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A multistage model of thyroid gland function for screening endocrine-disrupting chemicals in a biologically sex-specific manner

Periodic Reporting for period 1 - SCREENED (A multistage model of thyroid gland function for screening endocrine-disrupting chemicals in a biologically sex-specific manner)

Reporting period: 2019-01-01 to 2020-06-30

Endocrine disruptors (EDs) are a class of chemicals used to produce materials commonly found in everyday life, such as plastics, tin cans, cosmetics, pesticides, among others. EDs are not without danger: these molecules interfere with the endocrine system, disrupting the physiological production and the target effects of hormones. Particularly, EDs have proven effects on the reproductive system and an incidence on the occurrence of obesity, type 2 diabetes and cardiovascular diseases during aging. There is also a growing evidence that EDs interfere with the functioning of the thyroid. EDs cause changes in thyroid hormone concentrations, the peripheral metabolism of these hormones and the signalling of their receptors. The mechanism by which they act on the thyroid axis is, however, still far from being elucidated. The tests currently available are limited by the availability of adequate quantities of human thyroid tissue, the ability of currently available thyroid models to recapitulate the complexity of the native gland and by the inability to predict the effects of EDs after low dose exposure. The EU project SCREENED aims to develop three-dimensional (3D) cell-based in vitro tests to better characterize the EDs effects on thyroid gland function. The method will overcome the limitations of existing tests, being more sensitive at low doses of exposure to chemicals and enabling the prediction of their toxicity on human health in a sex-specific manner.
During the project initial 18 months, we designed and fabricated the first working bioreactor prototypes. Current prototypes enabled culture of enriched thyroid follicles in a microphysiological setting that closely resembles the native tissue. Optical sensors were successfully integrated into the bioreactor housing to measure and monitor oxygen levels throughout culture. We improved our stem cell derived thyroid functional in vitro model, in terms of methodology, efficiency and purity, using embryonic stem cells to allow it to be an efficient tool to test the EDs effect on the function of the thyroid gland.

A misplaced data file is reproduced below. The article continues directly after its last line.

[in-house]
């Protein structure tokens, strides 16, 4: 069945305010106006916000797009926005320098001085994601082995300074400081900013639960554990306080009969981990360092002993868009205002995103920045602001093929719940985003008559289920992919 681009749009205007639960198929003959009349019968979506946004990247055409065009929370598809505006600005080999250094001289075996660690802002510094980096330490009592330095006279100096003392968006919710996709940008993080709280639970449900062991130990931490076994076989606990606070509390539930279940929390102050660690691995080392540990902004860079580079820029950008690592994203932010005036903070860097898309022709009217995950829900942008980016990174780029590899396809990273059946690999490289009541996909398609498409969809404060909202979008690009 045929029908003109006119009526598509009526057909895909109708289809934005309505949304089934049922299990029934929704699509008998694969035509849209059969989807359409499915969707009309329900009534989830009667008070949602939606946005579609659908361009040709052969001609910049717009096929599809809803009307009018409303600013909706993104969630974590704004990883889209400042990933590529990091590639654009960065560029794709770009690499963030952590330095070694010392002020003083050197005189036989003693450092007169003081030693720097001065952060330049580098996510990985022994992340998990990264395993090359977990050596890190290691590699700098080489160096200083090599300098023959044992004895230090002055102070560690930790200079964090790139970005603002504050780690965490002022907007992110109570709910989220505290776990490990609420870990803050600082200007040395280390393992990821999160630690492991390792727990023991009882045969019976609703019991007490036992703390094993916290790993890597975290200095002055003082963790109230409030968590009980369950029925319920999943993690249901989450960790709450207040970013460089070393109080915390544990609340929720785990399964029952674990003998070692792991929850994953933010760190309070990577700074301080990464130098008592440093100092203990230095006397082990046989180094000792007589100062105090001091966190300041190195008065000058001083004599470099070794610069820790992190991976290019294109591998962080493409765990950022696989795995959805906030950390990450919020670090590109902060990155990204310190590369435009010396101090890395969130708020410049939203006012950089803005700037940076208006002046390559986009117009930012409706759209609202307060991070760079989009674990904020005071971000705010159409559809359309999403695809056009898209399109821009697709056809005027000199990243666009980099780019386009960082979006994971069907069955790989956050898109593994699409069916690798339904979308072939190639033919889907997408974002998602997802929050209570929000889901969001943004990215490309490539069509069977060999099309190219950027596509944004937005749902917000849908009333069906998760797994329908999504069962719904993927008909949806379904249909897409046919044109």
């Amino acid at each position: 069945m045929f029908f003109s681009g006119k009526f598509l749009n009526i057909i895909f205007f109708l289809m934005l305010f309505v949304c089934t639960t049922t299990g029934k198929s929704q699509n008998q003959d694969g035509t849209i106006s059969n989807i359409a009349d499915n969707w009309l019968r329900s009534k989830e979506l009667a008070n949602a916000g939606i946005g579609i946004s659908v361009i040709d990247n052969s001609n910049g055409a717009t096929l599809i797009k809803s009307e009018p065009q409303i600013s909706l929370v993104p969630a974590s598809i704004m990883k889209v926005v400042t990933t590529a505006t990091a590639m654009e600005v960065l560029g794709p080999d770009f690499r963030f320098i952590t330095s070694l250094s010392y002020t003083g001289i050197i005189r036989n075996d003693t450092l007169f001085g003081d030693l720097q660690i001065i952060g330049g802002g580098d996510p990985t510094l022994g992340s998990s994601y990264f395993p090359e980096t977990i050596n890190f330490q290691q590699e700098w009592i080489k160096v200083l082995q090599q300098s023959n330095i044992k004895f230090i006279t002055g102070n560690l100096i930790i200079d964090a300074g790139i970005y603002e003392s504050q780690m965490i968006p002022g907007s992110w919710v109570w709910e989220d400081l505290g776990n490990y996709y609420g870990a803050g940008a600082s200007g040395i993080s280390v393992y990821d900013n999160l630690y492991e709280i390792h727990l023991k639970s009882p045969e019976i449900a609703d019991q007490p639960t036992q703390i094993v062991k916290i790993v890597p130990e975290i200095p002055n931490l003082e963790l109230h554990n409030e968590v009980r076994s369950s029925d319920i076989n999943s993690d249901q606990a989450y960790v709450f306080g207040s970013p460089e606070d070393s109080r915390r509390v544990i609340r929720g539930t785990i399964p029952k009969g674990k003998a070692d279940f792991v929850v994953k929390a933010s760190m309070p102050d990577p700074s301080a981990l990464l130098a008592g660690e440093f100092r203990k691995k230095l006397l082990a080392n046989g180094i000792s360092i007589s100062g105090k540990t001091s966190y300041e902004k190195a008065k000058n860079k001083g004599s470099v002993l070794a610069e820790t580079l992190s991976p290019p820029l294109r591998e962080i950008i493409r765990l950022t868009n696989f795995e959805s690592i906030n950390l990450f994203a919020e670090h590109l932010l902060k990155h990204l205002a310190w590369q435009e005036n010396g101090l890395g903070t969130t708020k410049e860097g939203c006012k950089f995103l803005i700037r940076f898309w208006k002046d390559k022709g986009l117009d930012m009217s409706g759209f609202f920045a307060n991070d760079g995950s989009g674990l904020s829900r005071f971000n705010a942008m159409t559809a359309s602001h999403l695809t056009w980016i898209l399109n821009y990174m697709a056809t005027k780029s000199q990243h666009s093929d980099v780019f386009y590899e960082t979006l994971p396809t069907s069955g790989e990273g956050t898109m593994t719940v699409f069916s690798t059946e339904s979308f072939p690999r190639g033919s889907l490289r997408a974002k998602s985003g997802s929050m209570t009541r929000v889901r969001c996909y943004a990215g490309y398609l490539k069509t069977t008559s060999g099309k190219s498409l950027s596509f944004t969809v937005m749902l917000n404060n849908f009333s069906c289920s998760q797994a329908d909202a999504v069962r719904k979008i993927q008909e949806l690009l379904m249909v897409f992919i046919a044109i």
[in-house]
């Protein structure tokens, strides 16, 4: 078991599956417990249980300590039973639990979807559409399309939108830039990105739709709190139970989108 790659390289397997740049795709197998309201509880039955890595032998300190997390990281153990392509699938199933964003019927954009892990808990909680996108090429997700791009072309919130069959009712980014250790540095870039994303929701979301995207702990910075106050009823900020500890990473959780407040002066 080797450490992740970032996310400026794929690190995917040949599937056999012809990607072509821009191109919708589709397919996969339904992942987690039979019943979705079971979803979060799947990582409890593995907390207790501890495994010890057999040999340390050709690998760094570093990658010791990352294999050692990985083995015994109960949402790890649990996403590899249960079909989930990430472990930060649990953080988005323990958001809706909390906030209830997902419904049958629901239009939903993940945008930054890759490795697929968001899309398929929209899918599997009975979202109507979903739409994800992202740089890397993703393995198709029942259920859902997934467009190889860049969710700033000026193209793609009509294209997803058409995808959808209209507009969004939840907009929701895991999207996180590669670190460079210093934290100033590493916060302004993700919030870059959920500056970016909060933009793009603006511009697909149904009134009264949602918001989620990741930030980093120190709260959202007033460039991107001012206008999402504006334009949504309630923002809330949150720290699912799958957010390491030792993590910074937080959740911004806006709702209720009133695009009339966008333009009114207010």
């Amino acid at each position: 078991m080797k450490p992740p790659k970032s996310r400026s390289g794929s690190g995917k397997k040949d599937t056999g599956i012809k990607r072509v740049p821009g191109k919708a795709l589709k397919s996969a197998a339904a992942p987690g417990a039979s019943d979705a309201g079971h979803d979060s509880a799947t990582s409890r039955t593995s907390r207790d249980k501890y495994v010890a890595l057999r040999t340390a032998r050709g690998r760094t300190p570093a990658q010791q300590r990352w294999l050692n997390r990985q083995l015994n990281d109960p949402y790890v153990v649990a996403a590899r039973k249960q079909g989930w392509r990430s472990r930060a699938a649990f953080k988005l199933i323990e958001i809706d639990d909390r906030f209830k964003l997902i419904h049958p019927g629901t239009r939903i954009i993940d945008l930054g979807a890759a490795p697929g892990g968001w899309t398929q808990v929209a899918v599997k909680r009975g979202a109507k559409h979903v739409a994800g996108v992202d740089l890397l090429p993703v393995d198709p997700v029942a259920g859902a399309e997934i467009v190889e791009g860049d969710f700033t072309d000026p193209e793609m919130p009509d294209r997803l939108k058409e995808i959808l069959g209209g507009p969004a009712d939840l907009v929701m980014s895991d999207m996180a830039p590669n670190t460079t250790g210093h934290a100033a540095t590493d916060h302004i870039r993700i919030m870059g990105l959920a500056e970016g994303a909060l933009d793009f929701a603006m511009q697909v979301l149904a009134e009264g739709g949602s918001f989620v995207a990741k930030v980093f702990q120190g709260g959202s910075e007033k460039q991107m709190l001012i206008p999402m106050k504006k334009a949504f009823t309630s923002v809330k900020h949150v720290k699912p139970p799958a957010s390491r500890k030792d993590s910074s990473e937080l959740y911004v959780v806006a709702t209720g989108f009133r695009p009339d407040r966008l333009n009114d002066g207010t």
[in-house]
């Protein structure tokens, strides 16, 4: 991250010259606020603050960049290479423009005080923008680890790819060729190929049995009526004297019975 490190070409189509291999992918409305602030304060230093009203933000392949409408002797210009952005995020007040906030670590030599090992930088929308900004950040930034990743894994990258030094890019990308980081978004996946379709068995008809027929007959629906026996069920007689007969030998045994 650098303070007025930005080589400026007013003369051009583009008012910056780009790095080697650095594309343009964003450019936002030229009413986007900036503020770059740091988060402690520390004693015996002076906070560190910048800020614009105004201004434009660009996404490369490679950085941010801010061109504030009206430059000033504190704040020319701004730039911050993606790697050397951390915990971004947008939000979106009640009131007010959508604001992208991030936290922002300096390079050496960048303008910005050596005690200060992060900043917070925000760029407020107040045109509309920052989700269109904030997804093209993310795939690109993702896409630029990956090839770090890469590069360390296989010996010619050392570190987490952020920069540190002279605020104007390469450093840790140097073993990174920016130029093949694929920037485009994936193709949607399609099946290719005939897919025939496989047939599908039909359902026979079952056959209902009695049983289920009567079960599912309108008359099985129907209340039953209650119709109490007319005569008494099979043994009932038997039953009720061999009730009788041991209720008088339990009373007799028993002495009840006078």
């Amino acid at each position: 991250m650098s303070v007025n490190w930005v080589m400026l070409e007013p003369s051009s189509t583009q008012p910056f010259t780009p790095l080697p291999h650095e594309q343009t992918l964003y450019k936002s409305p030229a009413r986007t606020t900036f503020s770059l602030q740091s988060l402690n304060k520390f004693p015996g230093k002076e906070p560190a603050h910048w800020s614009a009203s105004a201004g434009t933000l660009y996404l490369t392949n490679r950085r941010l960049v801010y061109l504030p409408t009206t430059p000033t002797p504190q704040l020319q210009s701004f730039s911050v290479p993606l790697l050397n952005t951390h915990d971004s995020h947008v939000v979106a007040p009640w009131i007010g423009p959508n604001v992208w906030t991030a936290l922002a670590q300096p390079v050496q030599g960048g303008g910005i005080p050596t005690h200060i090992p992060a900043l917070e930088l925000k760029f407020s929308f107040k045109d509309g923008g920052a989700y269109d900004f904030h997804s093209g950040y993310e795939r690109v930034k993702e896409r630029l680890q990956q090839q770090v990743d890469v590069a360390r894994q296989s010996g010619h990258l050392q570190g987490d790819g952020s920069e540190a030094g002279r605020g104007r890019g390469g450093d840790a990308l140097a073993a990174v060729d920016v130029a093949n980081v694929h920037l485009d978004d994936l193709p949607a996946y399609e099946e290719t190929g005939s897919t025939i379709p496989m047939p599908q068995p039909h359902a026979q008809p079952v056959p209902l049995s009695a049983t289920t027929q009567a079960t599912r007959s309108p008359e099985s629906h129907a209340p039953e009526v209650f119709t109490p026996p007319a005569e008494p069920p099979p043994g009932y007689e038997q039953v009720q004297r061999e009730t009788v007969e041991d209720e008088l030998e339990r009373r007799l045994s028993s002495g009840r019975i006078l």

Five decellularization protocols suitable for removal of all cell types from the adult male and female, rat thyroid gland have been developed without hampering the main structural and geometrical 3D organisation of the thyroid lobe matrix: each showing a preferential retention of specific matrix molecules (collagen types, structural proteins, growth factors, glycosaminoglycans). In addition, isolation, expansion, enrichment and characterisation of adult male rat, thyroid stem cells / progenitor (TSC/P) using a simple, reliable and reproducible methodology has been achieved, based on long-term, semi-starvation low-density monolayer subcultures.
We also focused on the optimisation of microfluidic bioprinting for the generation of the bioprinted thyroid model. We evaluated different hydrogel based bioink formulations to assess their printability and the parameters for an optimal bioprinting in terms of fibre dimension and deposition. We verified that bioprinted cells remain viable and metabolically active inside the construct. We also increased bioprinted constructs’ robustness by post crosslinking the construct with a CaCl2 base solution. Finally, we exploited a new core-shell bioprinting technique that allowed to produce hollow fibers containing thyroid and endothelial cells at the same time. As a further method to provide better control of cell spatial positioning for the 3D cellular assays to be developed in SCREENED, we also optimized a method to magnetize cells while maintaining a high viability.